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Joseph the Betrothed

Joseph the Betrothed was the foster-father of Jesus Christ, according to the New Testament (Matt. 1:16; Luke 3:23). Not much is known of Joseph except that he was "of the House of David" and lived in the town of Nazareth. The Gospels describe him as a carpenter. His date of death is unknown, though he was still living when Jesus was 12 years old. He is the patron saint of workers and his feast day (see St. Joseph's Day) is celebrated on March 19.

He was betrothed to the Virgin Mary at the time that Mary conceived Jesus. Luke says that he lived at Nazareth in Galilee (Luke 2:4); however, according to Matthew, it was only after the return from Egypt that he settled in Nazareth (Matt. 2:23). He is called a "just man." He was by trade a carpenter (Matt. 13:55). He is last mentioned in connection with the journey to Jerusalem, when Jesus was twelve years old. It is probable that he died before Jesus entered on his public ministry. This is concluded from the fact that Mary only was present at the marriage feast in Cana of Galilee. His name does not appear in connection with the scenes of the crucifixion along with that of Mary (q.v.), John 19:25. The fact that Jesus commended Mary to the care of John the Evangelist while he was hanging on the cross has been historically interpreted to also suggest that Joseph had died by that time, and that Joseph and Mary did not have any other children who might care for Mary.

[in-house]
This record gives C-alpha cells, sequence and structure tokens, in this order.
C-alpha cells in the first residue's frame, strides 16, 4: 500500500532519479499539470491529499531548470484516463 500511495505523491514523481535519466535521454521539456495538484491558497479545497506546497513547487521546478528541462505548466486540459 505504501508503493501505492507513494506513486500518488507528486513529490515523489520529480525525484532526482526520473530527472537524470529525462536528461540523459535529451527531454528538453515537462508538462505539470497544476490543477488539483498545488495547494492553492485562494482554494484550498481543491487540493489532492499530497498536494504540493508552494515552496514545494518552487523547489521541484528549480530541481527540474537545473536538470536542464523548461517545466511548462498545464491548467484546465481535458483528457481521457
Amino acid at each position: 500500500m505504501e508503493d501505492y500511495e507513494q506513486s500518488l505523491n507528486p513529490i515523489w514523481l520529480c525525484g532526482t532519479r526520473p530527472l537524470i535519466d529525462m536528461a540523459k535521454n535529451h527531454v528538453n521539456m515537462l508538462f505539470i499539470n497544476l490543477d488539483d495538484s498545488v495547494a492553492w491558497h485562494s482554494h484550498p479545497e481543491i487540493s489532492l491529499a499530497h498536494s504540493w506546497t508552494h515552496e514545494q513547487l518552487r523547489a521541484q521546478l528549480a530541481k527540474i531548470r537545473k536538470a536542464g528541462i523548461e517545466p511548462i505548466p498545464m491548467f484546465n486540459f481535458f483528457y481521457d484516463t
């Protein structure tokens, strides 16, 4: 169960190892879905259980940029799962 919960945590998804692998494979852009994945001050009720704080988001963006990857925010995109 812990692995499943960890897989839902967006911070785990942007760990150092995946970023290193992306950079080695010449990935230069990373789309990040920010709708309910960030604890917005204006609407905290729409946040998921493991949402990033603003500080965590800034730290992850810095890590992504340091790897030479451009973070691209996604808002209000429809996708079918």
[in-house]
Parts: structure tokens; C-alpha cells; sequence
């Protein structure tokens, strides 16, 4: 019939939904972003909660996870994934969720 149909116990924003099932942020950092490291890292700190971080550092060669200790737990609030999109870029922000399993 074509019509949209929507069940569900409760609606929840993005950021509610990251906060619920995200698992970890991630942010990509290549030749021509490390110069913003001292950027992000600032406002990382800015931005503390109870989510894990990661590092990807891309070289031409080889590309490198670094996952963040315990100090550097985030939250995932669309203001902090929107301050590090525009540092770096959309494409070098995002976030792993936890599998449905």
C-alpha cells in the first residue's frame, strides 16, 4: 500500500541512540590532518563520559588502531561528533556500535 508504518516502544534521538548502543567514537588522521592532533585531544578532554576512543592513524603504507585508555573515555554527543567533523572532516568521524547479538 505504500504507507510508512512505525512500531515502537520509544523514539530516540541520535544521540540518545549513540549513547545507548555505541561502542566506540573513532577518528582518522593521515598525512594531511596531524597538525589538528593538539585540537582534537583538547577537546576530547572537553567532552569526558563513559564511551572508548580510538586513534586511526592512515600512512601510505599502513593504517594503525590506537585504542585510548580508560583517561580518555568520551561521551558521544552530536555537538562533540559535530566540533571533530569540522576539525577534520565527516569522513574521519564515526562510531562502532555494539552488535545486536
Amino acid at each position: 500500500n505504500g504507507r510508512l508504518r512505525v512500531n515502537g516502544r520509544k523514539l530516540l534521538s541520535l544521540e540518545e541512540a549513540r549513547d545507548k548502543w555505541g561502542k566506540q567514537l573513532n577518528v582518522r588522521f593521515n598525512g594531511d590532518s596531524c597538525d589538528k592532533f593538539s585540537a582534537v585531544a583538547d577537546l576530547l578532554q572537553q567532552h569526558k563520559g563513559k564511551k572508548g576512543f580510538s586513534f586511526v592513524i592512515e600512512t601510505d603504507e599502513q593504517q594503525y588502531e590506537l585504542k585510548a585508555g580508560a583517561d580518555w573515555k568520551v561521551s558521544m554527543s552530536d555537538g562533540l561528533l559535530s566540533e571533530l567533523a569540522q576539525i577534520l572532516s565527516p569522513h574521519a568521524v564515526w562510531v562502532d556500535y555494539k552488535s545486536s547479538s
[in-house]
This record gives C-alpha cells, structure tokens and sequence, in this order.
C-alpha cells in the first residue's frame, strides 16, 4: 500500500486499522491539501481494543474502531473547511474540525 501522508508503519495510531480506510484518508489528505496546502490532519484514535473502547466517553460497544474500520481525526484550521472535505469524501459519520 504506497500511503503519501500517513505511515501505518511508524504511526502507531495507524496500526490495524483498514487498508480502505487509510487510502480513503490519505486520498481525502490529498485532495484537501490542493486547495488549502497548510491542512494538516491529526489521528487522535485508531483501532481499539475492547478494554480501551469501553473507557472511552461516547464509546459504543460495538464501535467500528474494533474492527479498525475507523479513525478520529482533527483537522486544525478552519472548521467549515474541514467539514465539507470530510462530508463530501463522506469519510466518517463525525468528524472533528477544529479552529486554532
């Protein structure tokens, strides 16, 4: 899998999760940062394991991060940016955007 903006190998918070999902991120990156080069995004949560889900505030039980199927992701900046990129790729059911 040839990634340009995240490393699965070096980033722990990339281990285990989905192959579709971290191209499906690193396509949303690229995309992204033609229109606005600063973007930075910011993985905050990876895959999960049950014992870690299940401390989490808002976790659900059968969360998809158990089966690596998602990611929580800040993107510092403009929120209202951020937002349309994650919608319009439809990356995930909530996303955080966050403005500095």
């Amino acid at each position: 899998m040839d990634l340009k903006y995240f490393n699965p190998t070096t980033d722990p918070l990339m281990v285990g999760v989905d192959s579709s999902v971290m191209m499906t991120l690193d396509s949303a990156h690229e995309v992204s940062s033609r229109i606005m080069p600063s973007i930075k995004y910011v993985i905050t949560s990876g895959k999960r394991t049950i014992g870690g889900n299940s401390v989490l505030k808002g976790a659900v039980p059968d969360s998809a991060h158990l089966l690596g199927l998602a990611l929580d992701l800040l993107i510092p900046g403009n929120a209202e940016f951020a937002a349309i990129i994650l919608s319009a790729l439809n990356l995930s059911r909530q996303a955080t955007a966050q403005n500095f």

He is the patron saint of workers and his feast day is celebrated on March 19. In the Orthodox Church, the Feast of Saint Joseph falls on the Sunday after Christmas. In many icons of the Nativity, Joseph is shown being tempted by the Devil (depicted as an old man with furled wings) to break off his betrothal, and resisting that temptation.



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